MANUFACTURERS ARE having their day in the sun at the moment, especially in our industry. How were these suppliers able to resist the rush a few years back to move production overseas? In most cases, the ability to continue manufacturing in the United States came down to trade-offs in three areas: a cost/benefit evaluation, comparing the known American costs and the anticipated costs overseas; assessments of product quality levels; and service issues.
In the cost area, overseas sources can offer compelling economic benefits on the front end, compared to domestic costs, particularly in product categories where manufacturing is labor-intensive. But by moving production abroad, the supplier loses control of a whole host of other cost risks that formerly either did not exist, or were predictable and manageable. Currency risk, for example; export subsidy risk, for another; and wage and materials cost inflation risk, for a third, are new exposures to which the importer has, knowingly or not, subjected his business. Overseas manufacturing provides far less ability to anticipate and manage costs than domestic production, hence such new phenomena as the mid-year price increases that came into play last spring and summer. This recent and disruptive element in the traditional supplier/distributor relationship was driven by unanticipated cost increases passed along from overseas manufacturers to industry importers, and, for the most part, domestic producers did not participate in that exercise.
Product-quality issues also had to be considered when evaluating moving from the “known” (domestic) to the “unknown” (overseas). No one in our industry foresaw the product safety concerns that surfaced over the past two years. Initial product quality discussions were far more mundane, and centered around things like agreed quality levels and lot-to-lot consistency. In many cases, the issues on the table looked much like those one would raise for discussion with another American factory in a traditional make-or-buy negotiation. What we have learned since is that manufacturing standards in China are not managed or regulated as strictly as they are in the United States. Who would have thought that melamine would find its way into milk powder? Or that the quality standards agreed upon by the contracting party would not be adhered to by the sub-contractor’s sub-contractor?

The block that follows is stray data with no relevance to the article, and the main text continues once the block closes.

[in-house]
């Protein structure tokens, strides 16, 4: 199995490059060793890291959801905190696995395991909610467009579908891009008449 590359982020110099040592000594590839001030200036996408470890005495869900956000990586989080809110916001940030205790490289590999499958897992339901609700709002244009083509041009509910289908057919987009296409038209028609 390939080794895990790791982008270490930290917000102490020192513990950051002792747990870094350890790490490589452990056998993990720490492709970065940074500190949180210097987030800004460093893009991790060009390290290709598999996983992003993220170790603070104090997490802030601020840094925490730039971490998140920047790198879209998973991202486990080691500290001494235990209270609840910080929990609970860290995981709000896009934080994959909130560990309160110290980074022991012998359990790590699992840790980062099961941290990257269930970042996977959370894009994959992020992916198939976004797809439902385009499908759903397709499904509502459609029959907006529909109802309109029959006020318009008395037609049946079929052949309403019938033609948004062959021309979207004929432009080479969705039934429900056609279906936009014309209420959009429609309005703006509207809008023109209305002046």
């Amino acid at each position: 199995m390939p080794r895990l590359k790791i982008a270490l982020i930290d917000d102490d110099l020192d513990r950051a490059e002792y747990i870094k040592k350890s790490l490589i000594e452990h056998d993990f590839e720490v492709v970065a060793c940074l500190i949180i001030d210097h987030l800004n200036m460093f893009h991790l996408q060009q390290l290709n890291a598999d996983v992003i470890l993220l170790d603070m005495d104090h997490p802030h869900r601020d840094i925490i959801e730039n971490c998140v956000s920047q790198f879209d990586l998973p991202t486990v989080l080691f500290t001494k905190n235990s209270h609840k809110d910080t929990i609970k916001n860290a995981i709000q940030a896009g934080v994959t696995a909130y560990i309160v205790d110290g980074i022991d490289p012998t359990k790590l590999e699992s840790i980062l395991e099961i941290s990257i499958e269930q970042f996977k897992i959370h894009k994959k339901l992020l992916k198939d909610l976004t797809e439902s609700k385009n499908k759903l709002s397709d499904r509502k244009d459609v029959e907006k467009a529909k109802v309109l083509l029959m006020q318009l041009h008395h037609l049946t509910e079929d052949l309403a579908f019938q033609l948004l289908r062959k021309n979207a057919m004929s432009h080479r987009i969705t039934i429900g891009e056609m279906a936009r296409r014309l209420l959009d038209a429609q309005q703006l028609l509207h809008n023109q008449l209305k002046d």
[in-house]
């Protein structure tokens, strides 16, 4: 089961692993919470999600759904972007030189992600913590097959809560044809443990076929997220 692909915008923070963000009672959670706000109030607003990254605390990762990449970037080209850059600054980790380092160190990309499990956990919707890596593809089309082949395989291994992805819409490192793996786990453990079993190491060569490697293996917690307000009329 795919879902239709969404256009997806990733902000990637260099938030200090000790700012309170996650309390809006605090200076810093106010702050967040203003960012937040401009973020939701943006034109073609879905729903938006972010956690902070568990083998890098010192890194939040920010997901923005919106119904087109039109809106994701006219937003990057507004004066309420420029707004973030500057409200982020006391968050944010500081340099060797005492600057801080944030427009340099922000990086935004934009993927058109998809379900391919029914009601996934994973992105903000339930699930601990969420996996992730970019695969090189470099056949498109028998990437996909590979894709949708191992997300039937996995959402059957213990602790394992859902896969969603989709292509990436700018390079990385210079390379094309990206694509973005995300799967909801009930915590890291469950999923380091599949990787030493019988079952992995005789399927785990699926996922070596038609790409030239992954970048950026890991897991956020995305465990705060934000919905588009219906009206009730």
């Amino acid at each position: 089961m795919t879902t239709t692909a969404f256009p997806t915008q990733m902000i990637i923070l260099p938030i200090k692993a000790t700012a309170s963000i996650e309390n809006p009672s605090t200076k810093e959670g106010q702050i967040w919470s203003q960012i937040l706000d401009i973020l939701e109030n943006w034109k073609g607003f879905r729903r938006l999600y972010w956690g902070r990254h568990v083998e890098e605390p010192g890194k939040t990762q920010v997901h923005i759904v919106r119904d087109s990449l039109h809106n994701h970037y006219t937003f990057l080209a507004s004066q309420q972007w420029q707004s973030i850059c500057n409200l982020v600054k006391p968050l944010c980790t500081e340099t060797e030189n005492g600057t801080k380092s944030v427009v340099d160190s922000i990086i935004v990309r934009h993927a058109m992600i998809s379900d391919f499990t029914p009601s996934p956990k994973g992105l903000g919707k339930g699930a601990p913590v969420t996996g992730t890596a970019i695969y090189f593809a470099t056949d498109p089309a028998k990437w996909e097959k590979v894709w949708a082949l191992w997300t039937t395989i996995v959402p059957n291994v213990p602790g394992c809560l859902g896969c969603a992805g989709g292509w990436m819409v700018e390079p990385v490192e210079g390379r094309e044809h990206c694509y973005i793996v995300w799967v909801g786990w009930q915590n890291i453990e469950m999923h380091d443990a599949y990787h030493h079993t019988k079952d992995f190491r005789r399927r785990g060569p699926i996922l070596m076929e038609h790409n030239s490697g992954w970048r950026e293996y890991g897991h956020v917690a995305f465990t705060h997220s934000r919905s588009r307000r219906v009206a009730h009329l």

On the matter of product safety, domestic manufacturers actually have the ability to know what is in their products. Their materials suppliers, if they also are domestic producers, generally have to provide material safety data sheets and other documentation describing their raw goods. If an American raw materials supplier changes its ingredients formulation or its bill of materials without advising its customers, that failure to inform could constitute civil fraud, with all its attendant legal remedies. Thus, if an American manufacturer has a testing laboratory evaluate its products for compliance with Proposition 65 or the new Consumer Product Safety Improvement Act of 2008 (HR 4040), and the testing laboratory states that the materials used meet acceptable limits, the domestic supplier can certify, based on those tests, that its products meet the standards. Ask yourself the following questions: If you import items from overseas, how can you know what is in those products? How can you prove to your customers that each lot will meet product safety standards? And why would an end-buyer risk its brand equity on a promotional item that may or may not meet product safety standards?
As an aside, distributors and end-buyers concerned with product safety can take some comfort from the statement, “Made in USA” or its equivalent. The Federal Trade Commission’s standard for that claim reads, “all or virtually all” of the product must be of U.S. origin. Feel free to ask for confirmation from your supplier that “all or virtually all” of the product in question is of American origin; at least then, you have improved the odds that the supplier knows, or can find out, what is in the item.
Service is the key in our industry, as any veteran player will attest. Being an American manufacturer gives that supplier a series of “unfair advantages” over almost any importer. If you make the product, how likely are you to run out of stock? Not very likely. Ask the same question of an importer, and you may get a different answer.
If the end-buyer wants something done fast, how can an importer compete with an already tooled domestic supplier? We invented the concept of just-in-time manufacturing, and American manufacturers are very used to competing on service. And we haven’t mentioned such things as intellectual property protection, credit availability and terms of trade, and trans-oceanic shipping matters.
The suppliers in our industry are not yet ready to return to their roots as American manufacturers, but the perceived trade-offs in cost, quality and service are beginning to work to the benefit of domestic production. To this American manufacturer, it feels good to be back in the sunshine.
Mel Ellis and his wife Bitsy acquired HumphreyLine in 1991, following a 10-year career in venture capital in Boston and New York City. Earlier, he was CFO of a restaurant company, and was a loan officer at Bank of Boston. Ellis served four years as a Navy Supply Corps Officer during the Vietnam period, and is a graduate of Stanford and Harvard Business School.